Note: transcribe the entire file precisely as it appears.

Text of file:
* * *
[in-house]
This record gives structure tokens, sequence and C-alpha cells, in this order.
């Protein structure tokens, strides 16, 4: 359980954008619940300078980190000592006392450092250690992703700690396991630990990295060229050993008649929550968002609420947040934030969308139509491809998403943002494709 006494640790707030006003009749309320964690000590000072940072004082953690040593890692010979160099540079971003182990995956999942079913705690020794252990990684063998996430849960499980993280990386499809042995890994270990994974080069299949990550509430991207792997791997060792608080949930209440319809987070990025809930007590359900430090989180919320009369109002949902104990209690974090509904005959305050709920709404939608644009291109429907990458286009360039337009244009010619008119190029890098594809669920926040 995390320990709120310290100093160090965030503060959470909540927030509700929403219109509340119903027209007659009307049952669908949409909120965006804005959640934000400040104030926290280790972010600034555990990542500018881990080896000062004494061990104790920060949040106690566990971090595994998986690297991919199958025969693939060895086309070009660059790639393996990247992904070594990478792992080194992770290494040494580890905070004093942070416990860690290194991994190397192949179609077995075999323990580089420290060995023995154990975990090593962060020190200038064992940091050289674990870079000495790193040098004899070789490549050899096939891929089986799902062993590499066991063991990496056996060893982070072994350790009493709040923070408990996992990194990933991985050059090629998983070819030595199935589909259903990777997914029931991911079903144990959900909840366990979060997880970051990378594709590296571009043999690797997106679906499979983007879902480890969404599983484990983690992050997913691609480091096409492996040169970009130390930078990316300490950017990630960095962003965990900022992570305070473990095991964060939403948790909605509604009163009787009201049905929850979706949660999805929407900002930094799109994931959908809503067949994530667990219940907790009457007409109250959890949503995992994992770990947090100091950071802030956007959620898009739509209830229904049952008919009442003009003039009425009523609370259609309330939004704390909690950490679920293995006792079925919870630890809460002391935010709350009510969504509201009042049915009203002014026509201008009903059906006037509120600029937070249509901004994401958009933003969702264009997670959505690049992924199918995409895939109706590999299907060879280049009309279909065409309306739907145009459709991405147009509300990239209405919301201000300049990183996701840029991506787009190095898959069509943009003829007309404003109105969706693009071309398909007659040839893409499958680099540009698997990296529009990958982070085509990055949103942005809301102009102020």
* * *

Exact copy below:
[in-house]
This record gives structure tokens, sequence and C-alpha cells, in this order.
């Protein structure tokens, strides 16, 4: 359980954008619940300078980190000592006392450092250690992703700690396991630990990295060229050993008649929550968002609420947040934030969308139509491809998403943002494709 006494640790707030006003009749309320964690000590000072940072004082953690040593890692010979160099540079971003182990995956999942079913705690020794252990990684063998996430849960499980993280990386499809042995890994270990994974080069299949990550509430991207792997791997060792608080949930209440319809987070990025809930007590359900430090989180919320009369109002949902104990209690974090509904005959305050709920709404939608644009291109429907990458286009360039337009244009010619008119190029890098594809669920926040 995390320990709120310290100093160090965030503060959470909540927030509700929403219109509340119903027209007659009307049952669908949409909120965006804005959640934000400040104030926290280790972010600034555990990542500018881990080896000062004494061990104790920060949040106690566990971090595994998986690297991919199958025969693939060895086309070009660059790639393996990247992904070594990478792992080194992770290494040494580890905070004093942070416990860690290194991994190397192949179609077995075999323990580089420290060995023995154990975990090593962060020190200038064992940091050289674990870079000495790193040098004899070789490549050899096939891929089986799902062993590499066991063991990496056996060893982070072994350790009493709040923070408990996992990194990933991985050059090629998983070819030595199935589909259903990777997914029931991911079903144990959900909840366990979060997880970051990378594709590296571009043999690797997106679906499979983007879902480890969404599983484990983690992050997913691609480091096409492996040169970009130390930078990316300490950017990630960095962003965990900022992570305070473990095991964060939403948790909605509604009163009787009201049905929850979706949660999805929407900002930094799109994931959908809503067949994530667990219940907790009457007409109250959890949503995992994992770990947090100091950071802030956007959620898009739509209830229904049952008919009442003009003039009425009523609370259609309330939004704390909690950490679920293995006792079925919870630890809460002391935010709350009510969504509201009042049915009203002014026509201008009903059906006037509120600029937070249509901004994401958009933003969702264009997670959505690049992924199918995409895939109706590999299907060879280049009309279909065409309306739907145009459709991405147009509300990239209405919301201000300049990183996701840029991506787009190095898959069509943009003829007309404003109105969706693009071309398909007659040839893409499958680099540009698997990296529009990958982070085509990055949103942005809301102009102020």